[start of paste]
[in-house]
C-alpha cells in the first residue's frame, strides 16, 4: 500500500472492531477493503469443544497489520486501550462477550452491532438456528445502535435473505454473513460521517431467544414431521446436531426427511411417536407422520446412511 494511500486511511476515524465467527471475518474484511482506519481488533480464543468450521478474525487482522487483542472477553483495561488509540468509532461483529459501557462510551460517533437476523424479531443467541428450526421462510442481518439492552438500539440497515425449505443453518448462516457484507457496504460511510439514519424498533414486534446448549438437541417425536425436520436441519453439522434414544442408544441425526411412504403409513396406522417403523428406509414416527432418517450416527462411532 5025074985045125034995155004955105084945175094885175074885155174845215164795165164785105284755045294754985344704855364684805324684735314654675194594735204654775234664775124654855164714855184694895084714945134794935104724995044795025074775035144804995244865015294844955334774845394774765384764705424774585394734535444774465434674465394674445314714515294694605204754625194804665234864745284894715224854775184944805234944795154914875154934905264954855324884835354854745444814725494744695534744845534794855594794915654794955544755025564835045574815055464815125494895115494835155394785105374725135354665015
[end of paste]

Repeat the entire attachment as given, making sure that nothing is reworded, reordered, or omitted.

[in-house]
C-alpha cells in the first residue's frame, strides 16, 4: 500500500472492531477493503469443544497489520486501550462477550452491532438456528445502535435473505454473513460521517431467544414431521446436531426427511411417536407422520446412511 494511500486511511476515524465467527471475518474484511482506519481488533480464543468450521478474525487482522487483542472477553483495561488509540468509532461483529459501557462510551460517533437476523424479531443467541428450526421462510442481518439492552438500539440497515425449505443453518448462516457484507457496504460511510439514519424498533414486534446448549438437541417425536425436520436441519453439522434414544442408544441425526411412504403409513396406522417403523428406509414416527432418517450416527462411532 5025074985045125034995155004955105084945175094885175074885155174845215164795165164785105284755045294754985344704855364684805324684735314654675194594735204654775234664775124654855164714855184694895084714945134794935104724995044795025074775035144804995244865015294844955334774845394774765384764705424774585394734535444774465434674465394674445314714515294694605204754625194804665234864745284894715224854775184944805234944795154914875154934905264954855324884835354854745444814725494744695534744845534794855594794915654794955544755025564835045574815055464815125494895115494835155394785105374725135354665015